Recently-dismissed public official Catherine Mater may be the most interesting person in Oregon right now. After the Governor fired her from her position as chair of the Oregon Transportation Commission, she’s dialed up her criticism of the agency’s use of public money to facilitate coal exports writing, “The real issue surrounding the story is not coal, it’s fraud: the submittal of fraudulent information to a public entity for the purpose of securing public funds.” Lots more here and here.
Oil company Tesoro found itself in even more trouble this week when its union workers went on strike at a number of major refineries around the US. According to this report at Seeking Alpha, Tesoro is actually the top target for workers, owing not just to the company’s dismal safety record but also to its bare-knuckled negotiating tactics.
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You know how to tell when you’re winning?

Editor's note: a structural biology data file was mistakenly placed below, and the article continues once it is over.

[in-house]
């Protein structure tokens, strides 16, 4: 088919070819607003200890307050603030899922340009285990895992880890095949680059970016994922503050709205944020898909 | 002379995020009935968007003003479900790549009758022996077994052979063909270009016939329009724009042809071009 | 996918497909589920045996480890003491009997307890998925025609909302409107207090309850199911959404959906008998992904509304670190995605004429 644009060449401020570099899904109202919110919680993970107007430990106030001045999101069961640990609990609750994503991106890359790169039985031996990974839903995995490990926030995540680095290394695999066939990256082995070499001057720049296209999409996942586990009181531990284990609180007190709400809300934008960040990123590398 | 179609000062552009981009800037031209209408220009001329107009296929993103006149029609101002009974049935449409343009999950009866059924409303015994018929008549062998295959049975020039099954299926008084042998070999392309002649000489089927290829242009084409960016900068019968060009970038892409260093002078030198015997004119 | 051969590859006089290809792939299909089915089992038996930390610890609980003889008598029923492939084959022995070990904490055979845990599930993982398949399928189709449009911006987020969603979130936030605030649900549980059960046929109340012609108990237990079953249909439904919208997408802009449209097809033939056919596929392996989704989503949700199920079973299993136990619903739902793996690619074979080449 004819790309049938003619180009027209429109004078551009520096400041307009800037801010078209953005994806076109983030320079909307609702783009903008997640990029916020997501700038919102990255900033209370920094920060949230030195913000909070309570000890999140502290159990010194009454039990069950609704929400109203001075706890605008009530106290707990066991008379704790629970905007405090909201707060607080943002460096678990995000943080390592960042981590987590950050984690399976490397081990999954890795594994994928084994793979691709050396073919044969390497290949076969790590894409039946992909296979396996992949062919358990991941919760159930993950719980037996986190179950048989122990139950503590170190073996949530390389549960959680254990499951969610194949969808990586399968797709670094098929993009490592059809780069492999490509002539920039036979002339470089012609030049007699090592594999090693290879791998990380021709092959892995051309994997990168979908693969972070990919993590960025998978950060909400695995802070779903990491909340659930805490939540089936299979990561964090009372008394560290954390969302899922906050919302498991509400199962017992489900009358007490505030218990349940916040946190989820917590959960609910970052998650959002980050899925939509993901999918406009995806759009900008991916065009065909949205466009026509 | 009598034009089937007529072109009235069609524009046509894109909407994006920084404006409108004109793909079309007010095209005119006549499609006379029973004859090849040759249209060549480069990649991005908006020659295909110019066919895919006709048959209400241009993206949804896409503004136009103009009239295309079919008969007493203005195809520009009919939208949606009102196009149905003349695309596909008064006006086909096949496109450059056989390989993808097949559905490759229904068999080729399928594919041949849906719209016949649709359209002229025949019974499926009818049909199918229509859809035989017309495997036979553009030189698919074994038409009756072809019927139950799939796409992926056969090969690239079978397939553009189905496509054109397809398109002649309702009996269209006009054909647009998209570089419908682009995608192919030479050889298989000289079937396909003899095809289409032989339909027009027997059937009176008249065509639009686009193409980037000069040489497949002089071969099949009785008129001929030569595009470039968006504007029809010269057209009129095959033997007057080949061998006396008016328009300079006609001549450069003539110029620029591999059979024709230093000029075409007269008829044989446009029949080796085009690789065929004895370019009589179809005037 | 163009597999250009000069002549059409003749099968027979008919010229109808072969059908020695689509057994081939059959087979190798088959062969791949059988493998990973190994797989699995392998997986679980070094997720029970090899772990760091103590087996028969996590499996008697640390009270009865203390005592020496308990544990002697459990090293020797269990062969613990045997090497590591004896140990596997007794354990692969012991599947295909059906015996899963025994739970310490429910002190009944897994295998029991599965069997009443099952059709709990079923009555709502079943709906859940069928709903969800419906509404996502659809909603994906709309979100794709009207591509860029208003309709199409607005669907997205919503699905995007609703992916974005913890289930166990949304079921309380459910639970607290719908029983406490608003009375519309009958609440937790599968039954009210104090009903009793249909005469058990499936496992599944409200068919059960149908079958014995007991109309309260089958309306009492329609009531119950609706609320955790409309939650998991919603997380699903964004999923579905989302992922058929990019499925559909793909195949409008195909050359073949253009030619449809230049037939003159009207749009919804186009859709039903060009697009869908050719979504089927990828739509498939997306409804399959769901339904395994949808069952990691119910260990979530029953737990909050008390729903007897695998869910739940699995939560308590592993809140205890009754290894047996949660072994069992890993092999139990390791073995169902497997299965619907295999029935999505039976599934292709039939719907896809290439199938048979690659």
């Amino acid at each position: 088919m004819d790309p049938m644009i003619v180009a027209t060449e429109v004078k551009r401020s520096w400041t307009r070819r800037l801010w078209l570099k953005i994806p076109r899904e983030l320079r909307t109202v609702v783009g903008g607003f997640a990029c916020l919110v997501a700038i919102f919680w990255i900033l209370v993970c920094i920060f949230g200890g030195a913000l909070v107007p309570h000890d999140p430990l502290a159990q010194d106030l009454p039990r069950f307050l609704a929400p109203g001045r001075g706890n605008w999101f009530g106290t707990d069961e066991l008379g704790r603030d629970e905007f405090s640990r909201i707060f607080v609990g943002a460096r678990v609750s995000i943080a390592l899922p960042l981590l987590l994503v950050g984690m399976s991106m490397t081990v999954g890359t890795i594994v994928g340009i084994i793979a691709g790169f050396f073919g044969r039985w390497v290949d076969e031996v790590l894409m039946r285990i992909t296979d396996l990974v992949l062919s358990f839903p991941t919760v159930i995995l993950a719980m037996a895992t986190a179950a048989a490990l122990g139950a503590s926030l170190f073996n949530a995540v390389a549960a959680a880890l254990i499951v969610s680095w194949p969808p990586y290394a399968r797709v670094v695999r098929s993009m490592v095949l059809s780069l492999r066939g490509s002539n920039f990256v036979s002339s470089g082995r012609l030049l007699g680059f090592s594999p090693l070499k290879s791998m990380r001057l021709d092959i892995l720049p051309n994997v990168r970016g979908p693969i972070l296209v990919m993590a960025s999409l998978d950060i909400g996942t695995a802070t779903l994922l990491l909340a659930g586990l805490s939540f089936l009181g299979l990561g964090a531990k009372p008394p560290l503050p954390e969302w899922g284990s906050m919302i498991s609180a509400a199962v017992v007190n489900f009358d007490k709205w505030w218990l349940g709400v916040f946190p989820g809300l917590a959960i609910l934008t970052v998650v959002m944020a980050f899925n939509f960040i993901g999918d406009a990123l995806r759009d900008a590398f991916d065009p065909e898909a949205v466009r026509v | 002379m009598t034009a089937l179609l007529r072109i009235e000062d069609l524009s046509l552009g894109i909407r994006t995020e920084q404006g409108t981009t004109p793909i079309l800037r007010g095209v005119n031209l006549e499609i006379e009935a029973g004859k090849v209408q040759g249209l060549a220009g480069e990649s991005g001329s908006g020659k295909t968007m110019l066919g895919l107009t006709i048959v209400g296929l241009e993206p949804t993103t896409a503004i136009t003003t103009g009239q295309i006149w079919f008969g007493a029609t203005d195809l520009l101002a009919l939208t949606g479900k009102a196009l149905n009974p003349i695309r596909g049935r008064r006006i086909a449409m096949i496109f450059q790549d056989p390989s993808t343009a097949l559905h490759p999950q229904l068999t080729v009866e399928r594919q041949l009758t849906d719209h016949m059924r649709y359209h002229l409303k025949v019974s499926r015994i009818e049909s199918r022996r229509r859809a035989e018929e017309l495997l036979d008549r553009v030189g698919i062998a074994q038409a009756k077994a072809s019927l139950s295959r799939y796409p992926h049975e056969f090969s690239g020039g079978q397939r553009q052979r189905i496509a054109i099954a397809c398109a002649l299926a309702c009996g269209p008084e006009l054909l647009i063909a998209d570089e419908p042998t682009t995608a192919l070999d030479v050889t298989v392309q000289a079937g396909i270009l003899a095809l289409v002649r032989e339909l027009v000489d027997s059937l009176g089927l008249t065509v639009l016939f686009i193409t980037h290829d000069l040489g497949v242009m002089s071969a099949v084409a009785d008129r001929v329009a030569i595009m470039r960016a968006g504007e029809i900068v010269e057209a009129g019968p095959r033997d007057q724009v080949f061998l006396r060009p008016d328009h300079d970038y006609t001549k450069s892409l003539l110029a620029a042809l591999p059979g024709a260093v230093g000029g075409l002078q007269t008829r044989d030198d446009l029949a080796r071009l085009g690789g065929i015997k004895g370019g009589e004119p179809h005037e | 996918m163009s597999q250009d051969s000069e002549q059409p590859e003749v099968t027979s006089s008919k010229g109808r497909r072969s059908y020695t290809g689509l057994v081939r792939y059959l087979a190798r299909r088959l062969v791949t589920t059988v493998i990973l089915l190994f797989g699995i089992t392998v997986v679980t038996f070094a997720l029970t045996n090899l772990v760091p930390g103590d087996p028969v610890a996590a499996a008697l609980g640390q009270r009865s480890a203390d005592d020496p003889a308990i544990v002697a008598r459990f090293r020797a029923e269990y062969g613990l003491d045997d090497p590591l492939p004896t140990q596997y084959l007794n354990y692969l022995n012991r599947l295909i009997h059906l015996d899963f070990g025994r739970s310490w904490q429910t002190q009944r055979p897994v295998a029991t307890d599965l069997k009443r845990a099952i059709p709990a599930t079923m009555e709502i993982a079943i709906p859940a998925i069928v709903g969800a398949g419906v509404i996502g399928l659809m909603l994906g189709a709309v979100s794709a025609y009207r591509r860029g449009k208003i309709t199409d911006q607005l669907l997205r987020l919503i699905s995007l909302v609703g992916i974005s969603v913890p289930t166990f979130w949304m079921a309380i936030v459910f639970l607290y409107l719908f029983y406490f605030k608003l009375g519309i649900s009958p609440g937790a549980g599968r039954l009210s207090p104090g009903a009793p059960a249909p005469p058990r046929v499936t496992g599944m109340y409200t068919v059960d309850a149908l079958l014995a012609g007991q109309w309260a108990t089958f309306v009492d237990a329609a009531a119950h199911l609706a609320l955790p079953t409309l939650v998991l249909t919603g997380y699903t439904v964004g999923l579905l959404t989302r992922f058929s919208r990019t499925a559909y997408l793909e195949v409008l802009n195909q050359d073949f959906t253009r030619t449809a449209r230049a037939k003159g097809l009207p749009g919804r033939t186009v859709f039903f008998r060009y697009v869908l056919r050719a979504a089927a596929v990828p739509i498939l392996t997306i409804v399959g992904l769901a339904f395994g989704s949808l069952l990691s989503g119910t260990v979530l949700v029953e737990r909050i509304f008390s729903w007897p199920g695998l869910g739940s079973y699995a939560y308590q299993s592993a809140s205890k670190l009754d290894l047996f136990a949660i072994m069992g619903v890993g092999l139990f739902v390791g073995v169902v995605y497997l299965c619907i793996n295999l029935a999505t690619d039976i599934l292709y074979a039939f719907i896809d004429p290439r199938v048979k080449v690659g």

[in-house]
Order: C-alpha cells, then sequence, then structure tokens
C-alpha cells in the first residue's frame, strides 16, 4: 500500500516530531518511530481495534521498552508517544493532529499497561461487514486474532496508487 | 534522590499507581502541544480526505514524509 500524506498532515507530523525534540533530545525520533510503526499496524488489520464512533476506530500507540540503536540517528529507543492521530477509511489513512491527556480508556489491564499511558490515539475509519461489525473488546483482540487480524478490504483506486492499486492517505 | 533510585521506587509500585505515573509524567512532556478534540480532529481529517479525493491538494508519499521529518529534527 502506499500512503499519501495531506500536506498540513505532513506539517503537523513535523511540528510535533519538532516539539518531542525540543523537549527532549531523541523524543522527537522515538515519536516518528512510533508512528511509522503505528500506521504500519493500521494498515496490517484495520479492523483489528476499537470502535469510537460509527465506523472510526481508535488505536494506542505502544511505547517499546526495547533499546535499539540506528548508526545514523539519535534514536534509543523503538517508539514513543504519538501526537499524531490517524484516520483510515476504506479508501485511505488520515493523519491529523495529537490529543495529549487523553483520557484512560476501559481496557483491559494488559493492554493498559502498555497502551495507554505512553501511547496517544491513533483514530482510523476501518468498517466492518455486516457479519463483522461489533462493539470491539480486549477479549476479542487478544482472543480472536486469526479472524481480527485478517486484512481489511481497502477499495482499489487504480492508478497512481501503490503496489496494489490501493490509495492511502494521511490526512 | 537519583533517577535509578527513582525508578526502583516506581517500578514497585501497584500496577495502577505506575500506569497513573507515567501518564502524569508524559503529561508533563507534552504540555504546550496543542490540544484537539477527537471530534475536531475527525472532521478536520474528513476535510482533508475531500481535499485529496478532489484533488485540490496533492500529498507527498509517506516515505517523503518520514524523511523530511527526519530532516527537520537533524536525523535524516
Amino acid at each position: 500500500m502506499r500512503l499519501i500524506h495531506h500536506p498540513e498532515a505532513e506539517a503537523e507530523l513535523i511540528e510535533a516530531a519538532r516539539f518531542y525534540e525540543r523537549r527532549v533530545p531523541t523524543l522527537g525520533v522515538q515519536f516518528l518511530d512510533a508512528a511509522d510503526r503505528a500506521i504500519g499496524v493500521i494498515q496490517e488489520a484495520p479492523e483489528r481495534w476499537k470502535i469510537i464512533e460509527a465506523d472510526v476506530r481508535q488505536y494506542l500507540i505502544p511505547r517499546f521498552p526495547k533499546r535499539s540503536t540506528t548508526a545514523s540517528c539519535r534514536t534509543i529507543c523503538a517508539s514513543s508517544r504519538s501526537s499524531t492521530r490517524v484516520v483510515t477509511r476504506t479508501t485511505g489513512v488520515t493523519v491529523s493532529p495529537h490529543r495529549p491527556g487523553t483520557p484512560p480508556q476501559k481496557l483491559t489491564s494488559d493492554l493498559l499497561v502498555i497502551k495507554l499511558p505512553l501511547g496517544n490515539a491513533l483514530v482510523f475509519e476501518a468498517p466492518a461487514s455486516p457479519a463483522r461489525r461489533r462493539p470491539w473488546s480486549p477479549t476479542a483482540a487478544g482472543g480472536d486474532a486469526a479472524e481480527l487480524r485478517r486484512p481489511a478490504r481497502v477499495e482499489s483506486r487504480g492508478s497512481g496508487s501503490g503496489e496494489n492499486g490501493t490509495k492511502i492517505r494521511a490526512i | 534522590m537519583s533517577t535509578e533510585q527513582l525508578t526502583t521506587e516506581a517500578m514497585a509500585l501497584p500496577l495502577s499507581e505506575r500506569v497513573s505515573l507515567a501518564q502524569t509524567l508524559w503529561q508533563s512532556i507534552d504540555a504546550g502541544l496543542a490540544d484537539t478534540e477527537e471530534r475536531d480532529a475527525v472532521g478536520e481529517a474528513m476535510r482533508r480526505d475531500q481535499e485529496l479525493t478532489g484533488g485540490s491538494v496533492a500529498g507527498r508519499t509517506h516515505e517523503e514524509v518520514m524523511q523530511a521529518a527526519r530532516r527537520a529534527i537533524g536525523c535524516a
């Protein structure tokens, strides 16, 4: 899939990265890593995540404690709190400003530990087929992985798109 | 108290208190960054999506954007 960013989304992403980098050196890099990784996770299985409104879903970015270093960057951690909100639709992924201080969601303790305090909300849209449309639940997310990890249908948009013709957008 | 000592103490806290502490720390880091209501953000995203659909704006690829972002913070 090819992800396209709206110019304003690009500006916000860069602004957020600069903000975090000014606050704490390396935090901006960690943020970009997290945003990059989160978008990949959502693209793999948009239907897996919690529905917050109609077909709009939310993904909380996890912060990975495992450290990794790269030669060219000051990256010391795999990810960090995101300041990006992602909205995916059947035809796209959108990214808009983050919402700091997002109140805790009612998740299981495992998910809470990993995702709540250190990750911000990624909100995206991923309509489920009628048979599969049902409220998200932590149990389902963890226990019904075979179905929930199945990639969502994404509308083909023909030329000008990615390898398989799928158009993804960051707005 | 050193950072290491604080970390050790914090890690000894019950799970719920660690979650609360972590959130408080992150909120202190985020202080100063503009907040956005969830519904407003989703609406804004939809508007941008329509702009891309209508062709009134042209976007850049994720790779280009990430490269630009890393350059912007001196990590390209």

When your opponent—in this case Tesoro and its plans for the nation’s largest oil-by-rail terminal in the Northwest—says that “retreat is not an option.” You can translate that to: we think we might have to retreat. The company now acknowledges that the site it covets at Vancouver, Washington is unique; if it can’t build there it won’t be able to find another suitable and economical location to ship massive quantities of crude to Pacific markets. It’s a near-perfect illustration of why the thin green line matters.
I recently treated myself to a paper subscription to Orion magazine and am already sure I’ll be renewing for years to come. I was delighted to see in it, too, that Nina Montenegro, the Portland-area artist who generously drew up our weekend reading illustrations (both the rain and sun versions we now swap out seasonally) had a piece featured near the front. If you don’t get the mag, you can see her latest work here, and read more about a past project of hers the magazine wrote on last year.